When it comes to the book business and how I comport myself, I'm a man of guiding principles:
1. Write what's in my heart, not what I calculate to be the quickest route to sales, notoriety, etc.
2. Connect with readers, not other authors.
3. Don't get in back-and-forths with critics. They have their role, I have mine.
4. Don't yammer on about sales figures.
For much of my novel-writing career, still in its adolescence, No. 4 has been easy to honor. There wasn't much to say. Beyond that, trumpeting one's sales has generally struck me as unseemly, unless it's for educational purposes (see J.A. Konrath, who has been transparent about how his life and career have been changed by self-publishing) or some truly remarkable threshold has been met.
I hope the latter is the case here, as I deviate from my self-imposed rigor.
Because of the vagaries of sales numbers—this month's sales could be eroded by next month's returns—I won't know exactly when I cross this threshold, but sometime in the next week, I should reach 100,000 books sold since my first, 600 Hours of Edward, was originally released in October 2009.
In some significant ways, it's no big deal. I haven't spent a day on any of the big bestseller lists. My books aren't released with big multimedia marketing campaigns. I haven't managed to keep an entire publishing division afloat with any single title. And, hey, it took me four releases in almost four years to accumulate those numbers. (And that doesn't even get into sales numbers being a poor arbiter of book quality. We've all known crap books that sold in crazy quantities and wonderful books that never found an audience.)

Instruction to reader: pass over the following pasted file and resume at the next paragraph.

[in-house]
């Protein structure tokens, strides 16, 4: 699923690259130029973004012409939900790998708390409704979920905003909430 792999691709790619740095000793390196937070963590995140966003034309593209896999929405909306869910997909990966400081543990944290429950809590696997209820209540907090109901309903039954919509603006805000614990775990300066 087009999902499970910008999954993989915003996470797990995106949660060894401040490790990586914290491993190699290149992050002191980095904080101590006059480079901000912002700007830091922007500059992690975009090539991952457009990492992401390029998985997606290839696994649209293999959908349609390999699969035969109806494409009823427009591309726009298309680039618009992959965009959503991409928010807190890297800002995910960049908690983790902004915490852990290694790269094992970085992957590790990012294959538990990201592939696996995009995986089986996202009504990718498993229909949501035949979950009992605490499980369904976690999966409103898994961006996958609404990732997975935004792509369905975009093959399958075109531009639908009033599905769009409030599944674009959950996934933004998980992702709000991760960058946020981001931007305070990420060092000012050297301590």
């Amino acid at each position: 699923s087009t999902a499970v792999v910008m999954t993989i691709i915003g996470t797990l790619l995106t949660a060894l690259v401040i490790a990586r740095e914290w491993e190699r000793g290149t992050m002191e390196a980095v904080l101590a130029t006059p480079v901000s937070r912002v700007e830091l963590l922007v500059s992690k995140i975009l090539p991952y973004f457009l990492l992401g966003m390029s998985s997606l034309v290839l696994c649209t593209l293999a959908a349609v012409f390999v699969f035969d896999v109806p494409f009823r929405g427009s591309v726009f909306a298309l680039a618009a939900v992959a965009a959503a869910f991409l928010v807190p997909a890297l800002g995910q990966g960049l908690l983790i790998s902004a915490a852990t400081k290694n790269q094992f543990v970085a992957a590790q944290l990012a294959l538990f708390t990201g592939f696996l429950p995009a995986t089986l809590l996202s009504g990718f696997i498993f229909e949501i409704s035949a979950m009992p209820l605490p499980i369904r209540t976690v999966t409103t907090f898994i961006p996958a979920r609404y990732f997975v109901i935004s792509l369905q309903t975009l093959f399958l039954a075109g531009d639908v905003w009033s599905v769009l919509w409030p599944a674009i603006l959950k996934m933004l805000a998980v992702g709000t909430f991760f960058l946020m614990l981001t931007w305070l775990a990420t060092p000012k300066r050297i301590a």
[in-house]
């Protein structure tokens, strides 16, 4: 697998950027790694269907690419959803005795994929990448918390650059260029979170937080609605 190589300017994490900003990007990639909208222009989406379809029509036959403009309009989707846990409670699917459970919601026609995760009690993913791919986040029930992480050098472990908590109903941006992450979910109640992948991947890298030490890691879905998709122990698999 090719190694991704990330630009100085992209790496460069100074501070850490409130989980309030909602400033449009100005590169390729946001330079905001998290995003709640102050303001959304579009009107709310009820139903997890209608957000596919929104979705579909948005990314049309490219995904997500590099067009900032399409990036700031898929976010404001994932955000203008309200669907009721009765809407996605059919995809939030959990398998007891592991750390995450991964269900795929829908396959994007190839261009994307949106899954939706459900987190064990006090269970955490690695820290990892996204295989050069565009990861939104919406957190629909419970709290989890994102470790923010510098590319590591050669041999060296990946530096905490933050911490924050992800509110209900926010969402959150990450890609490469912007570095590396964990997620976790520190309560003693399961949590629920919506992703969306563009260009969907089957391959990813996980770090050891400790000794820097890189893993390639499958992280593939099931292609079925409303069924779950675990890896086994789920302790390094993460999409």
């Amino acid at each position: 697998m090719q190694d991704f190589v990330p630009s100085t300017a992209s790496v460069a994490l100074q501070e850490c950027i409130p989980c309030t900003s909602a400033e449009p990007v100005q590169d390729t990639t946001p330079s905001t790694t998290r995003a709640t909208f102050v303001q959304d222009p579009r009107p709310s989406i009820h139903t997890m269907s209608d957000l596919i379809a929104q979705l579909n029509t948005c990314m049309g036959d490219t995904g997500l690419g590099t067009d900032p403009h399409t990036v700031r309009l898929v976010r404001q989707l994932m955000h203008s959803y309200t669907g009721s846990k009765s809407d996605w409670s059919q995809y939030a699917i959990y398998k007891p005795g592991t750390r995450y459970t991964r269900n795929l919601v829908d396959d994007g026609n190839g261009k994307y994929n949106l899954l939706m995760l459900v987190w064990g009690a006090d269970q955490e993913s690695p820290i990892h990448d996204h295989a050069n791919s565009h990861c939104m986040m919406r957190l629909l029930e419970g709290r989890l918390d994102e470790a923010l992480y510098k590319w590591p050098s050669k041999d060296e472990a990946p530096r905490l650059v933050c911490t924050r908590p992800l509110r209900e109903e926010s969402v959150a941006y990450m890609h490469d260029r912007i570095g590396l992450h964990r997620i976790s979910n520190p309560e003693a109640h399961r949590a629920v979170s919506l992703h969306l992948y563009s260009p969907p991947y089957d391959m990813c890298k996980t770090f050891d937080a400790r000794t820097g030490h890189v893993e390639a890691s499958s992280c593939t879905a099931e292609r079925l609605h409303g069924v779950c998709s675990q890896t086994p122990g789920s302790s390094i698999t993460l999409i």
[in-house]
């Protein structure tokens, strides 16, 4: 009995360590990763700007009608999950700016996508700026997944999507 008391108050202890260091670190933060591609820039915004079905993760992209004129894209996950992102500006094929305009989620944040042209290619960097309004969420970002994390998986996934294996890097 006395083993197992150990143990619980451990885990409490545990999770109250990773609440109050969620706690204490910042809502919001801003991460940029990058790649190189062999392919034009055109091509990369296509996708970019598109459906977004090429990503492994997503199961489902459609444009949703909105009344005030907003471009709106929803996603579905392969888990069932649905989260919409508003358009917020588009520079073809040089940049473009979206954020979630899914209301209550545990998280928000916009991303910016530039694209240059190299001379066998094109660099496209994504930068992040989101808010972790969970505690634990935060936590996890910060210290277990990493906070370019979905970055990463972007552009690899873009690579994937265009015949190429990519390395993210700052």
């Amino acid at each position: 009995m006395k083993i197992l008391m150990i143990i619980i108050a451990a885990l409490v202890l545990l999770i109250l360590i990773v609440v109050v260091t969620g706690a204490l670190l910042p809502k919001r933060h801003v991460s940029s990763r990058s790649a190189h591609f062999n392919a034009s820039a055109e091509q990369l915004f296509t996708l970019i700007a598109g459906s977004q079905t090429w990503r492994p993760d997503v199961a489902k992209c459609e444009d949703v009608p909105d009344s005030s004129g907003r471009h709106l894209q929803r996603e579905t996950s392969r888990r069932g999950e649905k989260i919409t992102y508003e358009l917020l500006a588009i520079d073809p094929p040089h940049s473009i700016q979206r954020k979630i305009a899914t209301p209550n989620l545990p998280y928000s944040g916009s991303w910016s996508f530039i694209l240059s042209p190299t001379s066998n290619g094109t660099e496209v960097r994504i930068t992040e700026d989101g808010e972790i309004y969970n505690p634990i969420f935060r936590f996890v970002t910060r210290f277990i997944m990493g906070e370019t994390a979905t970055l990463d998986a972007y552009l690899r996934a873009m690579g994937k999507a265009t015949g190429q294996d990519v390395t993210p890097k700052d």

On the other hand ...
Before 600 Hours came out, I never expected to sell one book, let alone 100,000. In the years since that first release, some remarkable things have happened. I've been able to write more books and leave my job, dedicating myself full-time to being a professional author. I find now, at 43 years old, that I am what I dreamed of being back in high school: a self-sustaining, satisfied, working-man author. That was the aim when I started. Not awards (although they're definitely nice). Not being the toast of the tastemakers (not bloody likely, ever). I just wanted to be a guy who put in the work and made a living.
That's the significance of the sales, that I'm there and can now dream bigger. More, that's the significance of all the people who've been so kind to buy the books, read them and tell their friends. My gratitude is bottomless.
To mark the occasion and to say thank you, I'm doing some giveaways over at my author page on Facebook. Among the goodies:
Follow the link above and comment on the giveaway post on my Facebook page. That's all it takes.
I'm an author of commercial women's fiction and a writing instructor. My claim to fame: I can say the alphabet backwards.